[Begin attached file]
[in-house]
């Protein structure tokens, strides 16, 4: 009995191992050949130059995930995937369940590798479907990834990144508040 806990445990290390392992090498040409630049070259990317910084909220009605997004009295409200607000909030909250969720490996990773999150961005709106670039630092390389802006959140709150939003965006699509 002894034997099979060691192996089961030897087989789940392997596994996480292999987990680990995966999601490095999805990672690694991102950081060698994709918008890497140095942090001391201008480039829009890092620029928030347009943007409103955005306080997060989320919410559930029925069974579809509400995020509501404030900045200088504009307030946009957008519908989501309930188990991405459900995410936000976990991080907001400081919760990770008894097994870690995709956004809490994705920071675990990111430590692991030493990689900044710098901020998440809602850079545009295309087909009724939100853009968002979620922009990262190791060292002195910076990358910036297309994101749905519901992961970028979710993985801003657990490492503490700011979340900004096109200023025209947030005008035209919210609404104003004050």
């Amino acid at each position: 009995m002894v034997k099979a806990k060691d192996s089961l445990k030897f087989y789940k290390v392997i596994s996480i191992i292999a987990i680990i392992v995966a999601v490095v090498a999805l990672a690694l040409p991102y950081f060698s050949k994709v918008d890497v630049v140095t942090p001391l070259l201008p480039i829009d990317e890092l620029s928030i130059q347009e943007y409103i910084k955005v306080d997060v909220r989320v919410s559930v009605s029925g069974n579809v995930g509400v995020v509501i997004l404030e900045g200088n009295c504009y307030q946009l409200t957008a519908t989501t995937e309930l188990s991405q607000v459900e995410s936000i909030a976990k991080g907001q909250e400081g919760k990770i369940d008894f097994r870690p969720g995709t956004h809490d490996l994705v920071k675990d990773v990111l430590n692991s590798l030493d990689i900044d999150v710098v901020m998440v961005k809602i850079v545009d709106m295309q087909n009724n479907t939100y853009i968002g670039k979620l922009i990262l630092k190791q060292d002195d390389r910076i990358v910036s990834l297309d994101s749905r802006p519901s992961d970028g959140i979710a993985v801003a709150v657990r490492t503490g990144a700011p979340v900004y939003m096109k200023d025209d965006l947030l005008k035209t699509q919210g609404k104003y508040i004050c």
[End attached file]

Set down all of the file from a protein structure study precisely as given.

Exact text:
[in-house]
């Protein structure tokens, strides 16, 4: 009995191992050949130059995930995937369940590798479907990834990144508040 806990445990290390392992090498040409630049070259990317910084909220009605997004009295409200607000909030909250969720490996990773999150961005709106670039630092390389802006959140709150939003965006699509 002894034997099979060691192996089961030897087989789940392997596994996480292999987990680990995966999601490095999805990672690694991102950081060698994709918008890497140095942090001391201008480039829009890092620029928030347009943007409103955005306080997060989320919410559930029925069974579809509400995020509501404030900045200088504009307030946009957008519908989501309930188990991405459900995410936000976990991080907001400081919760990770008894097994870690995709956004809490994705920071675990990111430590692991030493990689900044710098901020998440809602850079545009295309087909009724939100853009968002979620922009990262190791060292002195910076990358910036297309994101749905519901992961970028979710993985801003657990490492503490700011979340900004096109200023025209947030005008035209919210609404104003004050």
């Amino acid at each position: 009995m002894v034997k099979a806990k060691d192996s089961l445990k030897f087989y789940k290390v392997i596994s996480i191992i292999a987990i680990i392992v995966a999601v490095v090498a999805l990672a690694l040409p991102y950081f060698s050949k994709v918008d890497v630049v140095t942090p001391l070259l201008p480039i829009d990317e890092l620029s928030i130059q347009e943007y409103i910084k955005v306080d997060v909220r989320v919410s559930v009605s029925g069974n579809v995930g509400v995020v509501i997004l404030e900045g200088n009295c504009y307030q946009l409200t957008a519908t989501t995937e309930l188990s991405q607000v459900e995410s936000i909030a976990k991080g907001q909250e400081g919760k990770i369940d008894f097994r870690p969720g995709t956004h809490d490996l994705v920071k675990d990773v990111l430590n692991s590798l030493d990689i900044d999150v710098v901020m998440v961005k809602i850079v545009d709106m295309q087909n009724n479907t939100y853009i968002g670039k979620l922009i990262l630092k190791q060292d002195d390389r910076i990358v910036s990834l297309d994101s749905r802006p519901s992961d970028g959140i979710a993985v801003a709150v657990r490492t503490g990144a700011p979340v900004y939003m096109k200023d025209d965006l947030l005008k035209t699509q919210g609404k104003y508040i004050c």